Lynn Anderson

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Lynn Anderson
Lynn Anderson on stage April 2011.jpg
Lynn Anderson in concert - April 2011
Background information
Birth name Lynn Rene Anderson
Also known as The Great Lady of Country Music
Born (1947-09-26) September 26, 1947 (age 66)
Grand Forks, North Dakota, U.S.
Genres Country pop
Occupations Singer, equestrian
Instruments Vocals
Years active 1966–present
Labels Chart
Columbia
Permian
MCA
Mercury
Associated acts Liz Anderson, Glenn Sutton, Mentor Williams, Jerry Lane, Ed Bruce, Gary Morris
Website The Lynn Anderson Show

Lynn Rene Anderson (born September 26, 1947) is a multi-award-winning American country music singer known for a string of hits throughout the 1970s and 1980s, most notably her country-pop, worldwide mega-hit "(I Never Promised You a) Rose Garden." Helped by her regular exposure on national television, Anderson was one of the most popular and successful female country singers of the 1970s.[1] In addition to being named "Top Female Vocalist" by the Academy of Country Music twice, "Female Vocalist of the Year" by the Country Music Association, and winning a Grammy Award, Anderson has charted 11 No. 1, 18 Top-10, and more than 50 Top-40 hits. She was the first female country artist to win an American Music Award in 1974, as well as the first to headline and sellout Madison Square Garden that same year. Anderson was named Record World Magazine's and Billboard Magazine's Female Artist of the Decade (1970–1980).[2]

Anderson debuted in 1966, at the age of 19, and had her first major hit with Ride, Ride, Ride. After a series of Top-10 hit singles on the country charts during the late 1960s, Anderson went on to sign with Columbia Records in 1970. Under Columbia, she had her most successful string of hits. Her signature song, "(I Never Promised You a) Rose Garden," remains one of the biggest selling country crossover hits of all time. In addition to being a mega country hit, the song also went to No. 3 on the Billboard Pop Chart and reached the top of the charts in several countries around the globe, a precedent at the time. CMT ranks "(I Never Promised You a) Rose Garden" at No. 83 on its list of the "100 Greatest Songs in Country Music History."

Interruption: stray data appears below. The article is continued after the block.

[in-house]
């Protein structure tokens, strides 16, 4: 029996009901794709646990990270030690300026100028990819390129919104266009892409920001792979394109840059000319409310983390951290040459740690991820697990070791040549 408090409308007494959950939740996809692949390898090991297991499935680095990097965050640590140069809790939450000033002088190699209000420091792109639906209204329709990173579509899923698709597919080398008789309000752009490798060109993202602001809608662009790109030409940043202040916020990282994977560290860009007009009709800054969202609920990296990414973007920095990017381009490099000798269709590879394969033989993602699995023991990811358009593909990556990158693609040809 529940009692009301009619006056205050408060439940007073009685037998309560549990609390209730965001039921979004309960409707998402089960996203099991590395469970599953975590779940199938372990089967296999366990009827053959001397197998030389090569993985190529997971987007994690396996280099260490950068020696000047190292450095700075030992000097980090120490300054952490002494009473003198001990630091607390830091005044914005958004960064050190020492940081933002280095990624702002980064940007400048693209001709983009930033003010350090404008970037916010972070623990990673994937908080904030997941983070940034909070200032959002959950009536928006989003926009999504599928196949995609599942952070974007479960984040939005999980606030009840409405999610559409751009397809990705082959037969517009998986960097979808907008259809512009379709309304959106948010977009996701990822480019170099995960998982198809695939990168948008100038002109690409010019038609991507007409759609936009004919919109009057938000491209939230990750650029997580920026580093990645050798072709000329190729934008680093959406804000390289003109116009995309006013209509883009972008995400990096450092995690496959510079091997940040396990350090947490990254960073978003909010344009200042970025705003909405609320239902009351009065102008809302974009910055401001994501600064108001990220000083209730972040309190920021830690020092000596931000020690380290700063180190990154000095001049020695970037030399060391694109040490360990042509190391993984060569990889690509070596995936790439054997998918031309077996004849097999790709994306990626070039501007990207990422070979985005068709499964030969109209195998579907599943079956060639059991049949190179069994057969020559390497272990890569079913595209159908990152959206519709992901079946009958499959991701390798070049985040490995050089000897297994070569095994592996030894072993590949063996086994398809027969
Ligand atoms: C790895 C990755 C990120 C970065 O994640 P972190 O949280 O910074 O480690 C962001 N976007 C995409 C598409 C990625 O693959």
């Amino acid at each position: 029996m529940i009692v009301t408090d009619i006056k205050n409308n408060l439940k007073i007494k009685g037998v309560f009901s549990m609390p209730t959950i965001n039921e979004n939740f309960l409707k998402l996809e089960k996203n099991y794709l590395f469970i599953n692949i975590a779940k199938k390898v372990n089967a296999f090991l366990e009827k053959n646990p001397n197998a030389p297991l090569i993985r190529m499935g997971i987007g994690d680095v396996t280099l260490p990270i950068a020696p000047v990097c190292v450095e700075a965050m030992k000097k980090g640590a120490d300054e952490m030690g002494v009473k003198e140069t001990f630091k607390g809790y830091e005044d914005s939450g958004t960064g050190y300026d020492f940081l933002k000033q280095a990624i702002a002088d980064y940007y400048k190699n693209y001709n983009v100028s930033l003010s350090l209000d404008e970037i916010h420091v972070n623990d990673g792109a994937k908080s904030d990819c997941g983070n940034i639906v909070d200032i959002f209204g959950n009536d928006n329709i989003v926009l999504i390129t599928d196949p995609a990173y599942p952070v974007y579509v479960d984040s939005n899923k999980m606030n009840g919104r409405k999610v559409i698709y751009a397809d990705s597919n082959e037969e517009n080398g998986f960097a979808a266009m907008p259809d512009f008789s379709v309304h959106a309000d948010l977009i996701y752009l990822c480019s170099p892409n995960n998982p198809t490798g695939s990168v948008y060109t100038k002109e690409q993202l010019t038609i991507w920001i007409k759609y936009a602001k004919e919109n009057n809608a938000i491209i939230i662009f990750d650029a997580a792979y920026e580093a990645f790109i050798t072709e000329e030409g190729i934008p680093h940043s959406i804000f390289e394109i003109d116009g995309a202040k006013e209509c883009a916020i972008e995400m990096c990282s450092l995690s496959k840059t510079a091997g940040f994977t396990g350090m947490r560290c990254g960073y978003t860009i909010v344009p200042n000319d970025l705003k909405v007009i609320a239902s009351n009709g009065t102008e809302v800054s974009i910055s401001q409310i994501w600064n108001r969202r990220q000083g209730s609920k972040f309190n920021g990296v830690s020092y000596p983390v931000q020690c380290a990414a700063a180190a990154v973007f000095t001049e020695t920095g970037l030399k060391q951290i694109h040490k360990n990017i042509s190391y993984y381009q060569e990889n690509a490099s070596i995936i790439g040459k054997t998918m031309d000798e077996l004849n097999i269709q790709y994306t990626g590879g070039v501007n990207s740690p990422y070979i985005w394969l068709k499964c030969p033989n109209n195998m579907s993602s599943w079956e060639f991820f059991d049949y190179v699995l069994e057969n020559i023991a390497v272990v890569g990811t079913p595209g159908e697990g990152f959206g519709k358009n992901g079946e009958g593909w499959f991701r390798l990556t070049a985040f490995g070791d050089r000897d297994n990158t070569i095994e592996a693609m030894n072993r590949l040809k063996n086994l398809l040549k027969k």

Early life[edit]

Anderson was born in Grand Forks, North Dakota and raised in Fair Oaks, California.[3] She is the daughter of country music songwriters Casey and Liz Anderson.[1] Lynn Anderson's great grandfather was born in Aremark, Norway.[4]

Anderson became interested in singing at the young age of six, but she had her first success in the horse show arena in and around California, where she would eventually win a total of 700 trophies,[5] including the "California Horse Show Queen" title in 1966. Into her teens, she performed regularly on the local television program Country Caravan.[3]

In 1965, she was working as a secretary at Top 40 radio station, KROY in Sacramento, California, when one of her mother's compositions, "All My Friends Are Gonna Be Strangers" was recorded and became a No. 10 country hit by Merle Haggard.[3] Her mother would sign as a country music recording artist with RCA Victor that same year.[1] While accompanying her mother to Nashville, Anderson participated in an informal sing-along at a local hotel room with country stars Merle Haggard and Freddie Hart. One of the people present at the sing-along, Slim Williamson, owned Chart Records, a local record label. Williamson recognized Lynn Anderson's talent and invited her to record for his label. She began recording for Chart in 1966.[3]

Music career[edit]

1966 – 1969: Country music success[edit]

In 1966, Lynn Anderson released her debut single, "For Better or for Worse", a duet with Jerry Lane which did not chart. Her first charting single and her third release on the Chart Label, "Ride, Ride, Ride", hit the Country Top 40.[5] She had her first major hit single, "If I Kiss You (Will You Go Away)", the following year. It peaked at No. 5 on the Billboard country chart. It was followed by another Top 5 hit, "Promises, Promises",[1] from an album of the same name, which would also spawn a second Top 10 hit, "No Another Time", in 1968. Then she released "Mother May I", a Top 25 duet that she recorded with her mother. (The elder Anderson also achieved success as a country artist around the same time, achieving two Top 10 hits---"Mama Spank" (1966) and a trio with Bobby Bare and Norma Jean, "The Game of Triangles" (1967).)